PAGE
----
All the testimony in regard to mother and daughter is at least hopeful, your, Clara’s, and Miss Lyon’s, to which is added a letter from Jervis, saying that you have seen Livy, and are cheered by her improved appearance. Also that Jean passed the critical Monday night to the entire satisfaction of Dr Moffett [sic] [MTP]. Note: Dr. Henry Moffat, Yonkers
George B. Harvey wrote to Sam.
I cannot tell you how sorry I am to hear of your daughter’s illness, and I sincerely hope that by this time the worst is over.
Regarding the contracts, I shall hold myself fully at Mr. Rogers’s convenience [MTP]. Note: the contract between Harpers and Sam were to expire; Harvey was desirous of extending the company’s exclusive rights. Sam would write a short note on this letter and send it on to Rogers on Jan. 1, 1903.
Late 1902: – Sam’s piece, “The Dervish and the Offensive Stranger” was not published during Twain’s life. Budd puts it at late 1902. It first appeared in Europe and Elsewhere (1923), edited and revised by Paine. It was also included in A Pen Warmed-up in Hell: Mark Twain in Protest¸ edited by Frederick Anderson, including emendations to Paine’s version [Collected 2: 1008].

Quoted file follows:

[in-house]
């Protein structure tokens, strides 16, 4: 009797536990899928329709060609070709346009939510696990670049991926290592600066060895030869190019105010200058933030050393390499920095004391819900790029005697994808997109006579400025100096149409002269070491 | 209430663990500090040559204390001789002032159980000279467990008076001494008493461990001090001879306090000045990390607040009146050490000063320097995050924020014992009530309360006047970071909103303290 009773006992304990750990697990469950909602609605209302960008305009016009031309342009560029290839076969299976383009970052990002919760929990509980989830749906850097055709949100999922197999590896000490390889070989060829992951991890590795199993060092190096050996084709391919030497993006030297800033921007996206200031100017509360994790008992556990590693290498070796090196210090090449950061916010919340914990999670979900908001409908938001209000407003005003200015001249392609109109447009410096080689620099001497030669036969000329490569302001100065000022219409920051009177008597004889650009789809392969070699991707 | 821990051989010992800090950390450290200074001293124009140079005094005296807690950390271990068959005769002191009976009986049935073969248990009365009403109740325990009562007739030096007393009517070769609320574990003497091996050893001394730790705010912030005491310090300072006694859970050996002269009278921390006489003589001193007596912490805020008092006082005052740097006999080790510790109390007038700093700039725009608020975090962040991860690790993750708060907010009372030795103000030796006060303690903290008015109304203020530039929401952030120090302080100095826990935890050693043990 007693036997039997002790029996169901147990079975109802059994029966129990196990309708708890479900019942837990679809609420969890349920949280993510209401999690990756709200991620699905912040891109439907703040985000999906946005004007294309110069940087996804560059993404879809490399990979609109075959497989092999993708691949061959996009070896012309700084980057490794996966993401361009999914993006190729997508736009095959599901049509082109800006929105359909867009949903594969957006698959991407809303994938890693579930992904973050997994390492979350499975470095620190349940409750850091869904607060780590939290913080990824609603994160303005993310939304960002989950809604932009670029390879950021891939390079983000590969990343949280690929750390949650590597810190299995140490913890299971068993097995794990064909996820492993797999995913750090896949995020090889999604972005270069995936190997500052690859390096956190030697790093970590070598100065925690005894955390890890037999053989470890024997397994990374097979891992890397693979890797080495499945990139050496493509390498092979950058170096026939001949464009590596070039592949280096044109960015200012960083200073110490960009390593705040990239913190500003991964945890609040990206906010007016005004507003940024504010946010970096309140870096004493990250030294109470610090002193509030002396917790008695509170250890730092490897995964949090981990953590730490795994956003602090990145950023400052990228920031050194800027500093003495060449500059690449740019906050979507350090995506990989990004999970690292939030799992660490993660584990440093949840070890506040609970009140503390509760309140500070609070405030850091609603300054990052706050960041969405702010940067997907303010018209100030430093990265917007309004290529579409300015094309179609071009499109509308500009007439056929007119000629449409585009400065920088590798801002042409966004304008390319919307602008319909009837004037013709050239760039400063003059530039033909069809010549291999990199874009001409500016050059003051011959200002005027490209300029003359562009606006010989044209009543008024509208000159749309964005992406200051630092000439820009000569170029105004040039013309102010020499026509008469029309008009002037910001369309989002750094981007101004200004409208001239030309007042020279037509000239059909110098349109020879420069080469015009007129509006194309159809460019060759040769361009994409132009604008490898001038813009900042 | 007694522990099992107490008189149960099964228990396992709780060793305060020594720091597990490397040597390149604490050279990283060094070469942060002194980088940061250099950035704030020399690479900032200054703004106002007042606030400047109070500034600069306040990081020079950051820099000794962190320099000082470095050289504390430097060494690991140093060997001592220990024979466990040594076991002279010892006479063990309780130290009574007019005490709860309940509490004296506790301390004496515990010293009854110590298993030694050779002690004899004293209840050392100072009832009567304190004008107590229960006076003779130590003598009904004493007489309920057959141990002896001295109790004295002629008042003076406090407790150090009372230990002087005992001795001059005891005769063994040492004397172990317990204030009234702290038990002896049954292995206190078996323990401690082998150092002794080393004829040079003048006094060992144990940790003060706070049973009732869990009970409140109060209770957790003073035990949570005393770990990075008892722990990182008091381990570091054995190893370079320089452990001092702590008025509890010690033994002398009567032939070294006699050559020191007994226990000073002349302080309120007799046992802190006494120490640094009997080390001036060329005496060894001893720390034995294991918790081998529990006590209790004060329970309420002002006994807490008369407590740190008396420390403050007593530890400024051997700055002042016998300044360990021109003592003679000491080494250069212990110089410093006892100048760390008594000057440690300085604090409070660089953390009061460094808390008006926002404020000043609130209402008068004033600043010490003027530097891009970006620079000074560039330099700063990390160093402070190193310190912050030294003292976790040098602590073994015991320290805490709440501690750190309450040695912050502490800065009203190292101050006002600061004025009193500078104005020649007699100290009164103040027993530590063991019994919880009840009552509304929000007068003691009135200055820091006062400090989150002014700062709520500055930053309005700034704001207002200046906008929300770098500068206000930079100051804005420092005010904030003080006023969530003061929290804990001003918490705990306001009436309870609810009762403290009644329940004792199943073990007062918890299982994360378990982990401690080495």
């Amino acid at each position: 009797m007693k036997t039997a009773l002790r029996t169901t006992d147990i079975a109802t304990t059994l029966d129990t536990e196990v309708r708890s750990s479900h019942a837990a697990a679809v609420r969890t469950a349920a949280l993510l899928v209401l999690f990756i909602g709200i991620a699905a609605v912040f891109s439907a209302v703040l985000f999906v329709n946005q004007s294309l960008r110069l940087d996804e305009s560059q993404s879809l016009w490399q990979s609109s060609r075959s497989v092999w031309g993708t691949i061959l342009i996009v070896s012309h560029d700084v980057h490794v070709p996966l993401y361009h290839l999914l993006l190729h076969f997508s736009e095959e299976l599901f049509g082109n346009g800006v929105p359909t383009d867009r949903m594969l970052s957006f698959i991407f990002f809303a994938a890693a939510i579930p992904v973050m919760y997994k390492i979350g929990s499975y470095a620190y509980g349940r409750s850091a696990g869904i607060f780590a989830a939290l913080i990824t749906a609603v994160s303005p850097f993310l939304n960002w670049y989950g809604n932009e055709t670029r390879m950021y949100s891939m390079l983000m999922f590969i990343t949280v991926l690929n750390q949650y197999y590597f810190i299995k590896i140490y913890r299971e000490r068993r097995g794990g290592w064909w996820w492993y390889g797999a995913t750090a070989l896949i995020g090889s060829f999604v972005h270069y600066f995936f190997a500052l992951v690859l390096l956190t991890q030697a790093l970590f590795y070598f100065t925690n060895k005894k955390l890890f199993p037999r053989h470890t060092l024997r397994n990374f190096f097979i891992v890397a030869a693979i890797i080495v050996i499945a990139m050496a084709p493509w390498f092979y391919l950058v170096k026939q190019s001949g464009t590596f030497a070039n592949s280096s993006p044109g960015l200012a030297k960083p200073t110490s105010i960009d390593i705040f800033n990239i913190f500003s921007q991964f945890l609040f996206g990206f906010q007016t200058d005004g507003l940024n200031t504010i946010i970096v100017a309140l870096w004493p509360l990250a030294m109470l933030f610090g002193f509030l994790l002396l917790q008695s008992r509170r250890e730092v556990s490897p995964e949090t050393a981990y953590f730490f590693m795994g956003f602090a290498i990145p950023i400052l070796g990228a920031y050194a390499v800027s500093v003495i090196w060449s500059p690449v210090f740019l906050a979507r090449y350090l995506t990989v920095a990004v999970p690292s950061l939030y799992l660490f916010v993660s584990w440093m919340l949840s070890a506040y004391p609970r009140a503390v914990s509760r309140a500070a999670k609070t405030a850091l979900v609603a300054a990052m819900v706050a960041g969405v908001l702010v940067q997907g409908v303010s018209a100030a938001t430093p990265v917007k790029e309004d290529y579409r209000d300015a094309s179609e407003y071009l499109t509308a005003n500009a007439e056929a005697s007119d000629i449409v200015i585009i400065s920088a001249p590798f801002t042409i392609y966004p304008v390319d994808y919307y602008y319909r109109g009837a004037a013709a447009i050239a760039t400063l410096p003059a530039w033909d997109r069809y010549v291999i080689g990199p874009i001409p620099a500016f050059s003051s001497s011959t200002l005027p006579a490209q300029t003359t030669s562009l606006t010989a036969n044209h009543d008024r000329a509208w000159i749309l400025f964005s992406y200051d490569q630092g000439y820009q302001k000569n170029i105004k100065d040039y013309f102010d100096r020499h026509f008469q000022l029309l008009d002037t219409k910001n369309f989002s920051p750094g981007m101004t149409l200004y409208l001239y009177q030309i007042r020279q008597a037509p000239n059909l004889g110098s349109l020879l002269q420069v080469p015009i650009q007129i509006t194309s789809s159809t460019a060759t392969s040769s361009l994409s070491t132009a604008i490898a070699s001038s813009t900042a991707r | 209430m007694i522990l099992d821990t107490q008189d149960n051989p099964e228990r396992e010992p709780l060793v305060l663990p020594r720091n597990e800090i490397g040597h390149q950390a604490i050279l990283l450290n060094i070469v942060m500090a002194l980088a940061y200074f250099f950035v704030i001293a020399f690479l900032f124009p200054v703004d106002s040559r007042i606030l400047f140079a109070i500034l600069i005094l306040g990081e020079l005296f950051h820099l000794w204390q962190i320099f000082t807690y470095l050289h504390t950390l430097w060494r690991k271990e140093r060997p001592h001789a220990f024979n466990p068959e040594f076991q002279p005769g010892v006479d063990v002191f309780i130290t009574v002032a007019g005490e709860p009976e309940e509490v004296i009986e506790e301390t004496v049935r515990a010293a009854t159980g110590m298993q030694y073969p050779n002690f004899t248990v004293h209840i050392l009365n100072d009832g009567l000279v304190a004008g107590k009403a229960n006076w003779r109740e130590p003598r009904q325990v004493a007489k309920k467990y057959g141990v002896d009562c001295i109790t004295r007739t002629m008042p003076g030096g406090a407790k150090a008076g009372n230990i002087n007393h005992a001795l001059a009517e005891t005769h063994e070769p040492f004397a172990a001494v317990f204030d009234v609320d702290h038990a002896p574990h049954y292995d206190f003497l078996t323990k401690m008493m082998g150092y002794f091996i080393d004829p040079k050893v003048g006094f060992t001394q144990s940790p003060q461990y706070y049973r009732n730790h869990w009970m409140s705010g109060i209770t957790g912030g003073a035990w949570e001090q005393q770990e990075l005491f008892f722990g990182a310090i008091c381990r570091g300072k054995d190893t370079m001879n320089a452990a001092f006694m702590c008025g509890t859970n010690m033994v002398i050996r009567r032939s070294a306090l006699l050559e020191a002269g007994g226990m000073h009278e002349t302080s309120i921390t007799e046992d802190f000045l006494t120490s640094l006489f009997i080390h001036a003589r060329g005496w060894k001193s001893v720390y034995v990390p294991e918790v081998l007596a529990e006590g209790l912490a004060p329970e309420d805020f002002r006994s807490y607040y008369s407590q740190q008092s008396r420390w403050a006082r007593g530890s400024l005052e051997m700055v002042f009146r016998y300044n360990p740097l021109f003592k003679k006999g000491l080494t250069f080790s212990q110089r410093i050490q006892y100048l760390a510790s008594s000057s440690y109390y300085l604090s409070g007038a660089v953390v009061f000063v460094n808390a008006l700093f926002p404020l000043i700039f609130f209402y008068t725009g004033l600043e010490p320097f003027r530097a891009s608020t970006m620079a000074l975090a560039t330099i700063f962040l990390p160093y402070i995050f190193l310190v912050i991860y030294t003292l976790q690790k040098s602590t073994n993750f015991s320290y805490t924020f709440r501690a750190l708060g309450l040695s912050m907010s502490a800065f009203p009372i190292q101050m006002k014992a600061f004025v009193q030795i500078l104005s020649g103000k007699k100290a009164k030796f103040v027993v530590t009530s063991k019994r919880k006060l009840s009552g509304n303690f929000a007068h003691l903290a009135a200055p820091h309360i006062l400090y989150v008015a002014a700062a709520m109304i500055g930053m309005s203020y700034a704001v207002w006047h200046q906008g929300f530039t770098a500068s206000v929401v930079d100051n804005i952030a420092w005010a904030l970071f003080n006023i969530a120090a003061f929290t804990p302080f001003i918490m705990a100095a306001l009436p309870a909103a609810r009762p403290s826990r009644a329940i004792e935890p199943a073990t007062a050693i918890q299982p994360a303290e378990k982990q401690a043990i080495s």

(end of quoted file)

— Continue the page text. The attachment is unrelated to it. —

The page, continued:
Note: Sam Clemens’ income for all of 1902 was over $100,000, including some $60,000 from book royalties [NB 46 TS 3; J. Kaplan 360].
SLC used mourning border for most letters from Susy’s death on, then from Livy’s death on.